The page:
The Organ Mountains-Desert Peaks National Monument is unquestionably an area of great natural beauty. It is also one of the Southwest’s most revealing history books. What we have is nothing less than records of 13,000 years of human pre-history and history — from the first New World hunters who gazed at the nighttime stars to modern astronomers who studied the same stars while peering through telescopes on Magdalena Peak. Currently we know of a few hundred archaeological sites, but there are an estimated 5000+ unknown sites that remain unstudied throughout the monument’s nearly 500,000 acres of aspiring mountains and desert floor.
Some 160 prehistoric and historic archaeological sites have been uncovered to date in the monument’s Desert Peaks Complex alone. We see spectacular prehistoric rock art carved and painted onto cliffs, with each rock site containing an irreplaceable record of symbolic expressions of past beliefs. More prehistoric sites speak of ancient hunters and gatherers, pueblo villages occupied by the earliest farmers in the Southwest, and caves and shrines that echo with ancient sacred ceremonies.
It is through these sites at OMDP that we have a window into previous cultures and the development of the human race. Through our reconstruction of these past societies we learn what made us who we are, and most importantly our children and grandchildren learn and benefit from those who came before us.
That is why we find it most unfortunate and nearly incomprehensible that OMDP and other national monuments are now under review by the Department of the Interior for possible reduction or even total elimination. Congressman Steve Pearce (R-N.M.) is recommending that President Donald Trump shrink OMDP by 88 percent, including omitting all of the Desert Peaks and blatantly disregarding the need to protect the valuable history lessons embedded within this region. It is why we submitted our report, Cultural Resources Overview of the Desert Peaks Complex, to Interior Secretary Ryan Zinke during the public comment period.
Secretary Zinke visited New Mexico late last week. We would gladly have accompanied him on foot through the Desert Peaks region, and truly bring to life the archaeological sites and history he may put at risk.
In addition to the prehistory, the Desert Peaks Complex also contains more recent stories: locations of Spanish settlement and Anglo ranching, and rocks cairns marking the boundary of the Gadsden Purchase that decided the U.S.-Mexico border. From the “Wild West” years there’s the historic Butterfield Stagecoach Trail with partially preserved stage stops, hideouts used by the infamous Billy the Kid, including “Outlaw Rock” where Billy’s inscription is still visible, and sites where Chiricahua Apache leader Geronimo fought some of his last battles with the U.S. Army. From the modern era, we see remnants of the Deming Air Base practice bombing sites used to prepare our pilots before they embarked on pivotal overseas missions during World War II.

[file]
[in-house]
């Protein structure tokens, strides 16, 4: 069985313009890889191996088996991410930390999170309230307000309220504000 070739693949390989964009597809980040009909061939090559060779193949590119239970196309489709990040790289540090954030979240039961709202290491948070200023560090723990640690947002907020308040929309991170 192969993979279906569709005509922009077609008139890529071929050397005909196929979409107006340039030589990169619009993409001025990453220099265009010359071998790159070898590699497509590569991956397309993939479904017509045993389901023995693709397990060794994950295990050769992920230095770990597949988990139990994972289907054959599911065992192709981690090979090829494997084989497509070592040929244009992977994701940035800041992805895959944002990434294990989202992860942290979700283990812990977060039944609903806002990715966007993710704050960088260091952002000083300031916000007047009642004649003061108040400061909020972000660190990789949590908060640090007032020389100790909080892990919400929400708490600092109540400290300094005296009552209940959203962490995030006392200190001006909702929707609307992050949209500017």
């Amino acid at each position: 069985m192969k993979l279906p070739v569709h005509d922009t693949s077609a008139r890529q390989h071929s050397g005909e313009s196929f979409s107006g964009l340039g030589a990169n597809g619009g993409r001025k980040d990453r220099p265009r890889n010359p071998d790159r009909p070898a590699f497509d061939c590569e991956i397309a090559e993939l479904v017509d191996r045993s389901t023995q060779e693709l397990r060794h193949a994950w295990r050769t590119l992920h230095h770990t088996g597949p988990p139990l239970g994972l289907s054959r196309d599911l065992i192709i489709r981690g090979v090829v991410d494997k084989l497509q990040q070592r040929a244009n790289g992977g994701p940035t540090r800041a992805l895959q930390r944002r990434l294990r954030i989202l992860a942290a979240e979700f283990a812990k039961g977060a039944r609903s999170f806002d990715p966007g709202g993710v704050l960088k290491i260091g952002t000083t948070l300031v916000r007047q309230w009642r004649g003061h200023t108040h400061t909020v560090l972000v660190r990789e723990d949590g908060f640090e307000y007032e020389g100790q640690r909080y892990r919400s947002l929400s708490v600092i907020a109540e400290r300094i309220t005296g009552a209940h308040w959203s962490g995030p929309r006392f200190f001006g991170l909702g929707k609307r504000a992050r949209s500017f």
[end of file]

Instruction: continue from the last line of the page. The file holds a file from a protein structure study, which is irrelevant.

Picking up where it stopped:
We would tell Secretary Zinke our unequivocal conclusion that the immeasurable worth of the prehistoric and historic archaeological record of the Desert Peaks Complex merits full protection under the Antiquities Act, that the total parcel of public land protected by the monument is indeed the smallest possible to preserve the significant and irreplaceable cultural resources that tell more than 13,000 years worth of stories.
Of past civilizations we still know only a little, and we have much to learn yet at OMDP’s discovered and undiscovered sites. The many peoples who populated this land before us — from the prehistoric era to the American West of the 1800s — left footprints. They left art, they left villages and roads traveled. They left clues to what we may want to embrace as a society and what we might want to let go of.
By virtue of what they’ve left behind within the protective boundaries of the OMDP National Monument we know that they existed, and from what we learn we will be the better for it. Who would want to shrink such a treasure?
Myles Miller is a principal investigator for Versar Inc. He has 33 years of professional archaeological experience in southern New Mexico and West Texas and has written and edited more than 100 reports of investigations on archaeological sites in the region. Larry Loendorf is president of Sacred Sites Research Inc. He as written four books on rock art, and is the lead author of a manual on rock art recording.
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